Target: Peruvian President Ollanta Humala
Goal: Improve training of Peruvian security forces to reduce use of excessive force against protesters
Over the past year, at least fifteen civilians have been killed and many more injured while attending protests throughout Peru. Human Rights Watch, a respected watchdog for human rights worldwide, reports that Peruvian security forces are in part to blame, standing accused of using unnecessary lethal force against protestors, an act condemned by international law.
This is no sudden anomaly; during the 5-year presidency of Alan García, predecessor to Peru’s current president (Ollanta Humala), police intervention at public protests resulted in the death of 165 civilians. For democracy to thrive, individuals must be able to safely express their opinions. While this is certainly not an easy job, it falls to security forces to maintain and reestablish order without resorting to lethal violence.
It is also the responsibility of President Humala’s administration to hold Peruvian security forces accountable for their actions and to ensure that they are properly trained and equipped to uphold a peaceful, democratic society.
Serving as an example, a recent protest began peacefully in Celendín in an effort to condemn a gold mining operation’s negative impact on a local water supply. The protest turned violent and left four civilians dead and sixteen wounded by gunfire, some of whom were mere bystanders. While protesters threw rocks and fired homemade rockets, security forces answered with firearms.
While international norms permit the use of firearms against protesters as protection against serious injury or death, such protection should not have been necessary. Having run out of tear gas and with no other means to contain the crowd peacefully, the local police force retreated and was replaced by soldiers. Unlike the local security forces, military personnel do not answer to civilian courts and can thus avoid prosecution for crimes such as the use of illegal lethal force.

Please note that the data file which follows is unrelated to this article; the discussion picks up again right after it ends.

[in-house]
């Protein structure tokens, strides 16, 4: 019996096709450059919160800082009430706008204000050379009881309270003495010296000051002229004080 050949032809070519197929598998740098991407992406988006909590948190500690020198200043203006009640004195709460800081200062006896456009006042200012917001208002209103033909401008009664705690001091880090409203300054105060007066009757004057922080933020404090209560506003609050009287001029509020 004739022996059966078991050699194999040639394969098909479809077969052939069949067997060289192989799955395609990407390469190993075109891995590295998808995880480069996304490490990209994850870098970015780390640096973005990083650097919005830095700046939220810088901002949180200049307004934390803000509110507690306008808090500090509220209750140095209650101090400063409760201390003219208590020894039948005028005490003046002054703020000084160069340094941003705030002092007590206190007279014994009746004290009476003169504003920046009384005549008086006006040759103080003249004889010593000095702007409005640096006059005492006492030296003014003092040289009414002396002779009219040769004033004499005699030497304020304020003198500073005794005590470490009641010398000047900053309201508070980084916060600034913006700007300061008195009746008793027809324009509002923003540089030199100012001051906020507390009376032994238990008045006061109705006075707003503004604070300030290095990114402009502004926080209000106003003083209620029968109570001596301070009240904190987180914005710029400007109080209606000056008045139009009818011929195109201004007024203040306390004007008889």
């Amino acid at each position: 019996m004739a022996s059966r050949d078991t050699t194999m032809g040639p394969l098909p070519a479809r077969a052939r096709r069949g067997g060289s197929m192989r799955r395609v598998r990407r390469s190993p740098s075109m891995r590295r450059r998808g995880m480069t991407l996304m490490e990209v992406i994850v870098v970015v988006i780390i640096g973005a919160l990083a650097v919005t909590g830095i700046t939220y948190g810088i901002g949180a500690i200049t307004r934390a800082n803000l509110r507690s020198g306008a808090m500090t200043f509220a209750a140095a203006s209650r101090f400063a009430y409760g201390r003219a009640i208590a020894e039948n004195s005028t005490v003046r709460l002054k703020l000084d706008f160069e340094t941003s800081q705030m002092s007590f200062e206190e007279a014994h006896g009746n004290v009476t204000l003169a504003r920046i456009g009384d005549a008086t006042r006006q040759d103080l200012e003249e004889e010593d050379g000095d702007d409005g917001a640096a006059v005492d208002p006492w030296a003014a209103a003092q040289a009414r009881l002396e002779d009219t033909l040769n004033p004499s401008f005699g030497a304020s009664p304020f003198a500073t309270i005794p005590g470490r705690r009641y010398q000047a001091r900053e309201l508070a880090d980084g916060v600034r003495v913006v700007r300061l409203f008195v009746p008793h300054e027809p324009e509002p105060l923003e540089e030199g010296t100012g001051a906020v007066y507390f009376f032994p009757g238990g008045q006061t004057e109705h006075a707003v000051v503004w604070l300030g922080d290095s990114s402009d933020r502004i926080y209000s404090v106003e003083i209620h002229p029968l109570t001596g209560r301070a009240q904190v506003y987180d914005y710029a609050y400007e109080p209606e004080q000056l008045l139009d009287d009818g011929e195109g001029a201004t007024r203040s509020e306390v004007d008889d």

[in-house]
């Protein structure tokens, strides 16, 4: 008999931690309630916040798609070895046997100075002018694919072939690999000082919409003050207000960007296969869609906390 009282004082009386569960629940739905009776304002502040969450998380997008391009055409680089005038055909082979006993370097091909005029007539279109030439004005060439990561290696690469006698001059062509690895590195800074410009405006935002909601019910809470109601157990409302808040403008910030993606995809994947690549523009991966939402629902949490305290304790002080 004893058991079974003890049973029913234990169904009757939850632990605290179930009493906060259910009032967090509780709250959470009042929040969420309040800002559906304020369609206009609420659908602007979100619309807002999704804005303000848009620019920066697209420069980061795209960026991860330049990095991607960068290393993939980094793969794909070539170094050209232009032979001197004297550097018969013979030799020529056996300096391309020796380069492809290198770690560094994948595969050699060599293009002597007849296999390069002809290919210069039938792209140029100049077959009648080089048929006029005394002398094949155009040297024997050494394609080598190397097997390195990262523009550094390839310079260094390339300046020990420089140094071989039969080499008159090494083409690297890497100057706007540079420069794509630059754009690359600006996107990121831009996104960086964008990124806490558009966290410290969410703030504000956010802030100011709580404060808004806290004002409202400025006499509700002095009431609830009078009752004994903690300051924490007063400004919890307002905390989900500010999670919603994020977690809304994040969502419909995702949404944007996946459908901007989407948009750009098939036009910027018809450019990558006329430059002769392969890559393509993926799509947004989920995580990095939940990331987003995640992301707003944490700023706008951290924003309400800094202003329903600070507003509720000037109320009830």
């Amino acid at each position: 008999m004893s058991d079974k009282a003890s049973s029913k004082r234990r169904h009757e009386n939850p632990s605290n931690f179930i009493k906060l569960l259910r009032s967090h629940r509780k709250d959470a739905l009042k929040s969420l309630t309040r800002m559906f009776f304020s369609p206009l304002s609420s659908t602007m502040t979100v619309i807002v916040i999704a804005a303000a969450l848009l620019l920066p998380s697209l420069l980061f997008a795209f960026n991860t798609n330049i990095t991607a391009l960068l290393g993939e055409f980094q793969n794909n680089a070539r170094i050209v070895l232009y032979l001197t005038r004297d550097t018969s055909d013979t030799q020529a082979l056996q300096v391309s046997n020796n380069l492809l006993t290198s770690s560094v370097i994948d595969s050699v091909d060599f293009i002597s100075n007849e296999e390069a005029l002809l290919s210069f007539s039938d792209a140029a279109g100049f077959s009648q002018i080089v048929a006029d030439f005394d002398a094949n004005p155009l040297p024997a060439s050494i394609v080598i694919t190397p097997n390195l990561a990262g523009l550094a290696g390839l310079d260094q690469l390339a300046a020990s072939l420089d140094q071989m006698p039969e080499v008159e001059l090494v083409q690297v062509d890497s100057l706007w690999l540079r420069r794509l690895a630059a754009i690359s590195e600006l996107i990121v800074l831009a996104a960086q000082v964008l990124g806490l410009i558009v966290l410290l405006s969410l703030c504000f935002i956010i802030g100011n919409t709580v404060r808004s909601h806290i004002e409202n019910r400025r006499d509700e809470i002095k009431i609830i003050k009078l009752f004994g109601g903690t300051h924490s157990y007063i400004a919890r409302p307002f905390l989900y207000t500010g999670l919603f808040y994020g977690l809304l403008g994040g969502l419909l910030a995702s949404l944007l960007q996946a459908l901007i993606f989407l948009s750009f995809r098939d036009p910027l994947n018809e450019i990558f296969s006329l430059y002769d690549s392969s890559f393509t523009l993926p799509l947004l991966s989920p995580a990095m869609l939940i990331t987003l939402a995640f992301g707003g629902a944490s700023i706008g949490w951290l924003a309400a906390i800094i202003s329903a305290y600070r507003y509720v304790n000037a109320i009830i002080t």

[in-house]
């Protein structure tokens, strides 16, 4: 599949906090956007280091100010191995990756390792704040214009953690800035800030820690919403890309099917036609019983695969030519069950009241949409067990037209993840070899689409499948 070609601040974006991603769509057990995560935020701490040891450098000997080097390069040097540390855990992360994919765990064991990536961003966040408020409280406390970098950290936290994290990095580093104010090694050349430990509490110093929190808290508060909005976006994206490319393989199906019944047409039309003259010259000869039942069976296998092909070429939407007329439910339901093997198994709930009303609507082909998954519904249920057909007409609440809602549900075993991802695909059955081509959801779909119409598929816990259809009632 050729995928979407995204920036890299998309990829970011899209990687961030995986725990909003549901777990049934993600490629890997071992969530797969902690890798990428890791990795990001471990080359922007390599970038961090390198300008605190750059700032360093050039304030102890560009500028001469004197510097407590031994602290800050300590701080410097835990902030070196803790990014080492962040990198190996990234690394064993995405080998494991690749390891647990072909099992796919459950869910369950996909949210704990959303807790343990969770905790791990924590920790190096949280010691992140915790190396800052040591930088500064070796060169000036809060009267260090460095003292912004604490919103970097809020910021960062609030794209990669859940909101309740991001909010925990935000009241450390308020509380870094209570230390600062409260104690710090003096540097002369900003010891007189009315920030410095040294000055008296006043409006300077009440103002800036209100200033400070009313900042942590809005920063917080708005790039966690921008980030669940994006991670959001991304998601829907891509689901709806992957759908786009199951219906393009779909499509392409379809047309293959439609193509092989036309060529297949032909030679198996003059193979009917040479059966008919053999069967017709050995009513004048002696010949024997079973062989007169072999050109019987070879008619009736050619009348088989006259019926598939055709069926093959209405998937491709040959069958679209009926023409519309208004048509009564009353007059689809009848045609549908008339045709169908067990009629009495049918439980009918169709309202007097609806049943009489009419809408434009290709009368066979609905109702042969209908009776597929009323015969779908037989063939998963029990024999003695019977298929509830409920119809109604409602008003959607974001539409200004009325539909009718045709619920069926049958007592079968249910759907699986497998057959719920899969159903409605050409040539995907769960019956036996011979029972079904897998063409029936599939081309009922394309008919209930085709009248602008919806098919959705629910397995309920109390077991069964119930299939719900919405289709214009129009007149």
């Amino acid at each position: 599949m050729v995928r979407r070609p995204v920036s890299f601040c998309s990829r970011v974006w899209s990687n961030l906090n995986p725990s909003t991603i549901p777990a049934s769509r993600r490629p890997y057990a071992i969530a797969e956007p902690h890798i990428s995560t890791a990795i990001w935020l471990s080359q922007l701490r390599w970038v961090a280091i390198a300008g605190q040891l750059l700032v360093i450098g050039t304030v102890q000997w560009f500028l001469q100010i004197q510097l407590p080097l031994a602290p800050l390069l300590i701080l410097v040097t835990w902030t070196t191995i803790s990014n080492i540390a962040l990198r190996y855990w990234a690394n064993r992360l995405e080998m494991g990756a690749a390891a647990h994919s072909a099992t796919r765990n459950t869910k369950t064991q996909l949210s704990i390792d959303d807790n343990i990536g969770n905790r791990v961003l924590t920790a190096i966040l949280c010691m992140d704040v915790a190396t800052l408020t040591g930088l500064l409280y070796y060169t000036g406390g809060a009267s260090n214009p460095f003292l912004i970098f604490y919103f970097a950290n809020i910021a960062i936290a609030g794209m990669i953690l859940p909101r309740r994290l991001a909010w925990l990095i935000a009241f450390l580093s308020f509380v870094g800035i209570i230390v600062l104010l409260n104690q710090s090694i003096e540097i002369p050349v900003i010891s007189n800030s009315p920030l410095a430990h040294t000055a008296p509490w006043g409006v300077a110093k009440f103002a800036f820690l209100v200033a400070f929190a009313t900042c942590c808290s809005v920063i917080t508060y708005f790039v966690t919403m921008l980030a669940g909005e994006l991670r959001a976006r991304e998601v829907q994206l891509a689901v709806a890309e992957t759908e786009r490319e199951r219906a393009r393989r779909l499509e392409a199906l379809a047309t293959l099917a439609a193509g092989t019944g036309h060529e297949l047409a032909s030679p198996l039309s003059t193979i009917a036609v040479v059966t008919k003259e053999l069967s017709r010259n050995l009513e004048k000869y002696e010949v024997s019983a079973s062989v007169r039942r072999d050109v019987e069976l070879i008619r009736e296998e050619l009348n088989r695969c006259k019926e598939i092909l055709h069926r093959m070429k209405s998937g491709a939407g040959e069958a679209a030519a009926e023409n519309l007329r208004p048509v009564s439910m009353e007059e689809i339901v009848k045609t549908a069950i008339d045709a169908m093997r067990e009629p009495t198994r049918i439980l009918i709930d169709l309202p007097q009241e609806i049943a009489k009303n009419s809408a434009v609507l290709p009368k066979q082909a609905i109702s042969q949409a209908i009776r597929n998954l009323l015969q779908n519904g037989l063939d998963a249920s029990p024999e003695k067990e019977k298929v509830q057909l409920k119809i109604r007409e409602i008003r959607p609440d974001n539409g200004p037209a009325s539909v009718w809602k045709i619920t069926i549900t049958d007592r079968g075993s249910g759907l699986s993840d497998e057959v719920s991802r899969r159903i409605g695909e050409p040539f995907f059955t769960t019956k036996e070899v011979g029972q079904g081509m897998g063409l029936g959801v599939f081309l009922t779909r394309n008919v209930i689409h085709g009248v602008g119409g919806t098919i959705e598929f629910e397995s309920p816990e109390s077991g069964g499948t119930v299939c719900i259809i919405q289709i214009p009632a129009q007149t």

A lack of sufficient equipment and clear direction in dealing with protestors led to the tragedies witnessed at Celendín. If the local police forces had been properly equipped with tear gas and instructed in how to contain what began as a peaceful protest, it is unlikely that military personnel would have been necessary and even less likely that the protest would have ended in death. This is hardly an isolated incident, and if the Peruvian police force is not better trained and better outfitted, these disasters will only repeat themselves.
Having recently been given congressional authority to legislate on numerous matters pertaining to the police and armed forces, President Humala must act quickly to ensure the future safety of public protests and bring those responsible for unnecessary deaths to justice. In so doing, he will guarantee the continuation of Peruvian democracy. Sign this petition and demand that urgent action is taken to improve the security measures taken against protesters.
Dear President Humala,
During your first year as president, fifteen civilians were killed while at protests throughout Peru, some mere bystanders. These unnecessary and tragic deaths are a direct result of a poorly equipped and insufficiently trained police force.
The example of Celendín, where local police officers were replaced by military personnel due to a lack of tear gas, shows how simply ensuring that security forces are properly outfitted with sufficient non-lethal equipment saves lives.
International law forbids the use of lethal force against protesters unless there is a serious threat to the lives of security forces. As president, you have the responsibility to provide your security forces with the tools necessary to protect them, and they have a responsibility in turn to protect the rights of people to protest.
Please take appropriate actions to better train and equip your security forces, and bring those individuals who violate international norms to justice. In so doing, you will protect all Peruvians and promote a more democratic society.
[Your Name Here]
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